Trading with Negative Balance Protection

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Learn the importance of negative balance protection in this comprehensive guide where you will also find a list of online brokers that offer negative balance protection.

Brokers with negative balance protection

How does the fluctuation of a currency pair affect the currency pair?

To explain the importance of trading with negative balance protection, it is best to use a concrete example. The foreign currency pair GBP/USD is taken as a sample. On 2 November 2017, according to the Bank of England, the pound fell by 0.9%, around 120 pips (percentage in points or price interest points, which is the minimum possible change in the value of a pair). Is this a very significant change? It depends:

For a tourist

If you are, for example, a tourist, the fall in the pound will affect you practically nothing, because the difference between an exchange rate of 1.313 or 1.325 (which is the variation that generated the fall) is minimal.

For a Forex broker

But what if you are a Forex broker? Then things look different. For professional Forex traders, fluctuations of as little as 1 pip (which occur daily) can have a big impact.

This is especially the case with brokers who allow leverage, i.e. the amount actually traded is much greater than the amount actually invested. Leverage can be as high as 1:300, which means that for every pound or dollar that has been placed in the trade, the client, for all practical purposes, is affected (both in terms of winning and losing) as if it were 300.

An example of how the fluctuation of a pair affects a Forex broker: let’s imagine that someone has initiated a trade on GBP/USD, with an initial margin of £1,000. At a rate of 1,325 (and with 1:300 leverage) he would actually be exposing £397,500 (1,325 x 300).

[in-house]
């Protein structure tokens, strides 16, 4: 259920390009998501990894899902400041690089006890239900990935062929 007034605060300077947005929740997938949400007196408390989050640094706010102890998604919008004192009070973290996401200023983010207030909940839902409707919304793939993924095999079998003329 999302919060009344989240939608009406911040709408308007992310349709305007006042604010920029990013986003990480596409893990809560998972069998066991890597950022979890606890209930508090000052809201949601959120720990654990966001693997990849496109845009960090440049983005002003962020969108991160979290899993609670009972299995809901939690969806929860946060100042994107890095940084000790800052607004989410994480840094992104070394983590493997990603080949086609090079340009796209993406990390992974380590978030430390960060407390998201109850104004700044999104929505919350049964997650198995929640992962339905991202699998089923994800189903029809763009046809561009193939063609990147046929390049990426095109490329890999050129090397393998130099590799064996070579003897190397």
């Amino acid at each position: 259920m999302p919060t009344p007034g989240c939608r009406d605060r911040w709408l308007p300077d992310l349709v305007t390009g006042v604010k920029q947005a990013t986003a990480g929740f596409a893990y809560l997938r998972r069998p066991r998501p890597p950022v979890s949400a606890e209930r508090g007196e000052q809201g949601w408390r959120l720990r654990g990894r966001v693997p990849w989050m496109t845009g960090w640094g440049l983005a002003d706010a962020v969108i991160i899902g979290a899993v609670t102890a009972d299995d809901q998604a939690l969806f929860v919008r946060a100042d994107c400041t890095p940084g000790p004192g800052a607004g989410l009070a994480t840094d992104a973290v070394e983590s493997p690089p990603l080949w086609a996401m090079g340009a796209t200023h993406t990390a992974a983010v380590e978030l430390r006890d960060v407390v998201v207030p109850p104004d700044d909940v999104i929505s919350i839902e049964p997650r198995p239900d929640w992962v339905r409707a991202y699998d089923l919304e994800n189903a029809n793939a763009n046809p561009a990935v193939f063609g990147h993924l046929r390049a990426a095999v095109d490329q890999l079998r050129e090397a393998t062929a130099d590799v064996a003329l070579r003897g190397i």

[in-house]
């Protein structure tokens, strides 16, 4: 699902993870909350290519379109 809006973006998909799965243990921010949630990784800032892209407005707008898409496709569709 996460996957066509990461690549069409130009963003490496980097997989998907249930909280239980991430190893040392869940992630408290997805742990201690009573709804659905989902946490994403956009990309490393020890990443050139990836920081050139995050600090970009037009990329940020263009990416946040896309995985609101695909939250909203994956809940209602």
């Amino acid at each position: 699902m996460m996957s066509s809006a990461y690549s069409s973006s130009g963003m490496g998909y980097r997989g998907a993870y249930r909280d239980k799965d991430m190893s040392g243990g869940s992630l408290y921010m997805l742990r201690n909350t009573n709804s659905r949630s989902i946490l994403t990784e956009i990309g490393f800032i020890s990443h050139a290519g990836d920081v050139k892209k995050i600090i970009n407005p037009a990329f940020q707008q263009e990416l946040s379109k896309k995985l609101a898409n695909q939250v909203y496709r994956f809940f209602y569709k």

Now the pound falls and goes to £1,313, so you would be exposing £393,900 (£1,313 x 300). That’s £3,600 difference (397,500 – 393,900), considerably higher than the original deposit.

And now a real case: in 2015, the Swiss franc shock caused private traders trading CFDs (contracts for difference) with leverage to lose large amounts of money. One of them had a leverage of 1:400, with a margin of 2,800 euros. Suddenly, news broke that the Swiss National Bank had abolished the minimum exchange rate of 1.20 Swiss francs to the euro. It was all so sudden that Forex brokers had no time to react. This particular trader lost around 280,000 euros, which, without leverage, would have been 700.

What is negative balance protection?

You, the reader, are probably wondering when we are going to talk about protection against negative balance. Patience has paid off, everything I have written so far was meant for you to understand perfectly. You will see:

The example given above (and other similar episodes) caught the attention of financial regulators, who put on the table some proposals to change the regulation around CFDs and leverage, with the aim of protecting inexperienced traders.

Thus, BaFin (the German Federal Financial Supervisory Authority) and CySEC (the Cyprus Securities and Exchange Commission) removed the obligation to make an additional payment on CFDs, which, for practical purposes, transferred the balance risk to the CFD provider or forex broker.

The broker was also allowed to make a call to the trader to either correct the negative balance by increasing the margin on the trade or close the trade within a specified period of time. If the trader does not opt for the first option, the broker will close the trade at the price specified on the platform at the end of the grace period.

However, it may happen that the change in price occurs very abruptly and there is therefore no time to make that margin call. When this happens, and if the broker offers true negative balance protection, he should take responsibility for the losses himself, not the trader.

Advantages of negative balance protection

Obviously, the main advantage of choosing a broker that offers negative balance protection is that the trader will never be responsible for losses that exceed his account balance. It is the broker who assumes this risk and, logically, will make the margin call – where possible – to protect itself against this risk.

Disadvantages of negative balance protection

One of the disadvantages is the conservatism that can mark the trade. That is, if the trader decides to close the trade after the time has elapsed, it may happen that the trade is closed just before the markets swing in favour of the trader. If this happens, the trader will suffer some loss, when he could have made a profit. However, the call should always give the opportunity to make a decision.

Another disadvantage is that brokers offering negative balance protection obviously have higher fees than the others.

The disadvantages also include a common complaint from brokers, who argue that the removal of the obligation for additional payments makes traders much more daring (and riskier behaviour), as they will not be the ones to bear the full losses.

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